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NSH NEWS

Symposium/Convention early-bird registration rate ends July 31
NSH
Register now before the registration rate increases to $130 for members and $210 for nonmembers.
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The Forum on Immunohistochemistry will present 'The Use of Immunohistochemistry for the Detection of Gene Alterations — Is There a Role for IHC in the Molecular Era?'
NSH
July 18
Join us in Tennessee for the eighth annual IHC Forum. Adjuvant treatment for certain types of cancer is being "personalized" based on the presence or absence of specific gene mutations or rearrangements (e.g., KRAS, EGFR, ROS1, ALK, etc.). This complex testing is currently being performed in hospitals with molecular/cytogenetics laboratories, reference laboratories and private companies. The pathology community is now seeing the availability of monoclonal antibodies that target these mutation-specific or fusion-specific proteins. This presentation will cover the pros and cons of using immunohistochemistry for the detection of these gene alterations. Learn more.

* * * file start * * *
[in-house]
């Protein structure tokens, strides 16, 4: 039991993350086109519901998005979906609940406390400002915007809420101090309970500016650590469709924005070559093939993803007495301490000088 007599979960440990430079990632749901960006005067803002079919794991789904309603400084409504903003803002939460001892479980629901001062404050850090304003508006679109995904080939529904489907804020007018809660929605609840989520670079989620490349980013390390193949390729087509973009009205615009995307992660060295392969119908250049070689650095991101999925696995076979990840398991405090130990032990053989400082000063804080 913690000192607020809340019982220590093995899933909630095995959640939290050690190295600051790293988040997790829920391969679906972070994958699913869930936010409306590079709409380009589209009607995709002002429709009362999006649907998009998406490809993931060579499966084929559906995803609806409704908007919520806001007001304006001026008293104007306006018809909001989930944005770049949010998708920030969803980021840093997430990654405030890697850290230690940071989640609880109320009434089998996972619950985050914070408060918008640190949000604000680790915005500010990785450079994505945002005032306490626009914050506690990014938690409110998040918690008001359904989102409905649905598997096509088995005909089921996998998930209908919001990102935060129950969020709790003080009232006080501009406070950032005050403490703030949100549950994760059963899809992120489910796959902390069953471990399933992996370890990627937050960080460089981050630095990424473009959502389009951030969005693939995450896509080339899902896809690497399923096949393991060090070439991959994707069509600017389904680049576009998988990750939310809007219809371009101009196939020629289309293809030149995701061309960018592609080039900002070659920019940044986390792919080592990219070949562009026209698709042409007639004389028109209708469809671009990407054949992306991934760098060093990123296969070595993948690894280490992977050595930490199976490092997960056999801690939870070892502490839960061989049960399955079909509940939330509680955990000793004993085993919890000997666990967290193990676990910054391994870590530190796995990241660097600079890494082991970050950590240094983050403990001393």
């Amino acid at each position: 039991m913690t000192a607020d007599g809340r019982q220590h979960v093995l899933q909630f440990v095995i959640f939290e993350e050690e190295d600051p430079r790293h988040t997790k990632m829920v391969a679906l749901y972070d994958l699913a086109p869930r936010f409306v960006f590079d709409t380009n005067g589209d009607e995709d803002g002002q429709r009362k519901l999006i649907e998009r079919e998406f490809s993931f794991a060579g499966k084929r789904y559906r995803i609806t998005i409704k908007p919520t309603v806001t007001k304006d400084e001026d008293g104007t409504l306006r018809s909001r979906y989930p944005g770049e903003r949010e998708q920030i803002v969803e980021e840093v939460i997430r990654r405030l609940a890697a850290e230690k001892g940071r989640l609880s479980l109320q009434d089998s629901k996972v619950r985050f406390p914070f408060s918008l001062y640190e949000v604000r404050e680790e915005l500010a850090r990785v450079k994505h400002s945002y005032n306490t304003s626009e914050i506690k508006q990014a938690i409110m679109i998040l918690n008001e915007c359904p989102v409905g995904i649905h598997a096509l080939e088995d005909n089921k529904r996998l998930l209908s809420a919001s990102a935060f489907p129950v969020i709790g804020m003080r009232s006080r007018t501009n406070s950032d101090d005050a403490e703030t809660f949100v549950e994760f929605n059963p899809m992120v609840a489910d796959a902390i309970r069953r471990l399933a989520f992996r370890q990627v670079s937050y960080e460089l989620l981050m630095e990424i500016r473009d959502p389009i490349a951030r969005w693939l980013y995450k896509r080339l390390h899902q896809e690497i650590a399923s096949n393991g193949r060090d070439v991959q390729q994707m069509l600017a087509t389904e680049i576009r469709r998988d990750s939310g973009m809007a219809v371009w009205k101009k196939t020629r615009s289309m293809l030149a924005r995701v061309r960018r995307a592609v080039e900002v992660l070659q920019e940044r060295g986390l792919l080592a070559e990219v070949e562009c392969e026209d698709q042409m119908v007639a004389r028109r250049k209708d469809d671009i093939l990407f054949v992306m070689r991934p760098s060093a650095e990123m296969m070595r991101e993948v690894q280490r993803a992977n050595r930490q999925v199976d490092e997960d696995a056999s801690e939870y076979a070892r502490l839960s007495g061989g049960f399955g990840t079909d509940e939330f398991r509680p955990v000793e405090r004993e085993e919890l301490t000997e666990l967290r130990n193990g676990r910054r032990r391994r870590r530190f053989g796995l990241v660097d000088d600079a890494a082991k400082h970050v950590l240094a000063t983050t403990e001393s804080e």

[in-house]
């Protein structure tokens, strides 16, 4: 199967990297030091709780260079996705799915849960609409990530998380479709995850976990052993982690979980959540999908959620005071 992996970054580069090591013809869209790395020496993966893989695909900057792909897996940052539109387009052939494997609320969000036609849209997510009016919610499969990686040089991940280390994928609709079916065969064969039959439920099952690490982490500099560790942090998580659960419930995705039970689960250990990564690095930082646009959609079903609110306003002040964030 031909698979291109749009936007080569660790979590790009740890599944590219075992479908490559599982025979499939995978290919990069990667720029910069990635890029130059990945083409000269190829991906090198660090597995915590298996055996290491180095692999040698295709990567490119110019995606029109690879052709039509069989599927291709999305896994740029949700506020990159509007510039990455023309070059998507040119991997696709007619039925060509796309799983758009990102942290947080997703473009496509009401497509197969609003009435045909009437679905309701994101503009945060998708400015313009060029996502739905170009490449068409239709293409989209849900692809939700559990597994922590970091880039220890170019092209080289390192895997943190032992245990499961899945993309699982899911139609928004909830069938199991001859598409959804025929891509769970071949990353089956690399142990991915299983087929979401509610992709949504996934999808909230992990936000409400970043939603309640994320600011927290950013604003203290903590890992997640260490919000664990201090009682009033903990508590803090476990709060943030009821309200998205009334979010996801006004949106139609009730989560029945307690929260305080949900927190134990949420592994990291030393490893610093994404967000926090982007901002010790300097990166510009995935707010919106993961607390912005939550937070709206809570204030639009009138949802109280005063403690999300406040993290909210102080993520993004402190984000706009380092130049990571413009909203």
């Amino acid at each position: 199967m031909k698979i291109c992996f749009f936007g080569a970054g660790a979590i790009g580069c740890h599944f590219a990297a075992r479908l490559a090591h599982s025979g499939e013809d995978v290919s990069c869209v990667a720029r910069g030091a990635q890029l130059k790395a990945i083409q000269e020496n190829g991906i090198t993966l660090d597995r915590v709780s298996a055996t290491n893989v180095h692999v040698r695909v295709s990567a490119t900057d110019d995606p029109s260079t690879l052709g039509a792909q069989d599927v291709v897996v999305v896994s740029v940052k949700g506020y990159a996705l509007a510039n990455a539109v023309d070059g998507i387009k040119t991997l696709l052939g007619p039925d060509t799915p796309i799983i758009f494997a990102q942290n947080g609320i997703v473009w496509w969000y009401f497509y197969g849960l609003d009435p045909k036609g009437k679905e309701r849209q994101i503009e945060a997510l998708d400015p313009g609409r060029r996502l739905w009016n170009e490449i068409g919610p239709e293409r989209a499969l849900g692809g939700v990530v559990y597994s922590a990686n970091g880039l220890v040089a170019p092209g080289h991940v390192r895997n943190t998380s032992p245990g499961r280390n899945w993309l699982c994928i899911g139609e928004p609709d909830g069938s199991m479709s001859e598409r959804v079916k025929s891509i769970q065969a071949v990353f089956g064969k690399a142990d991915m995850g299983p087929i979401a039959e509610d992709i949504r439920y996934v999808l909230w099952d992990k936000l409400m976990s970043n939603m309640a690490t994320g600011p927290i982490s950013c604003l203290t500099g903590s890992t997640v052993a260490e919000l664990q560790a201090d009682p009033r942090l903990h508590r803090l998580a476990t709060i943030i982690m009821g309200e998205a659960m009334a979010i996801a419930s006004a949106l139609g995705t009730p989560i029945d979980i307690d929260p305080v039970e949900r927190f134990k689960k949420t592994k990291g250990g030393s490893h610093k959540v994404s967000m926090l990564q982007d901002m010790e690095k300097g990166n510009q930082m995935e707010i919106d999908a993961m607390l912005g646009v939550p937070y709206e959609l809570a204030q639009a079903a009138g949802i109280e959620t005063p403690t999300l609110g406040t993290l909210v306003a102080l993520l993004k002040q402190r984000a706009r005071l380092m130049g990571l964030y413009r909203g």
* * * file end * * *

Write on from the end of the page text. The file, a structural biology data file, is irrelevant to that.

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July 22 laboratory webinar — How to Integrate HistoQIP into a Quality Management Program
NSH
Quality assurance involves continuous monitoring of technical and medical procedures and is an essential part of a well-developed quality management program. The Histology Quality Improvement Program (HistoQIP) allows the user to monitor the quality of technical work performed and compare the quality to recognized standards and peers. In addition, HistoQIP provides referenced solutions to common problems allowing for quality improvement changes for identified quality variances. Register now.
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PRODUCT SHOWCASE
  GBI Cost Effective Products

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TOP STORIES


Lab-made blood to enter human trials in 2 years
Medical News Today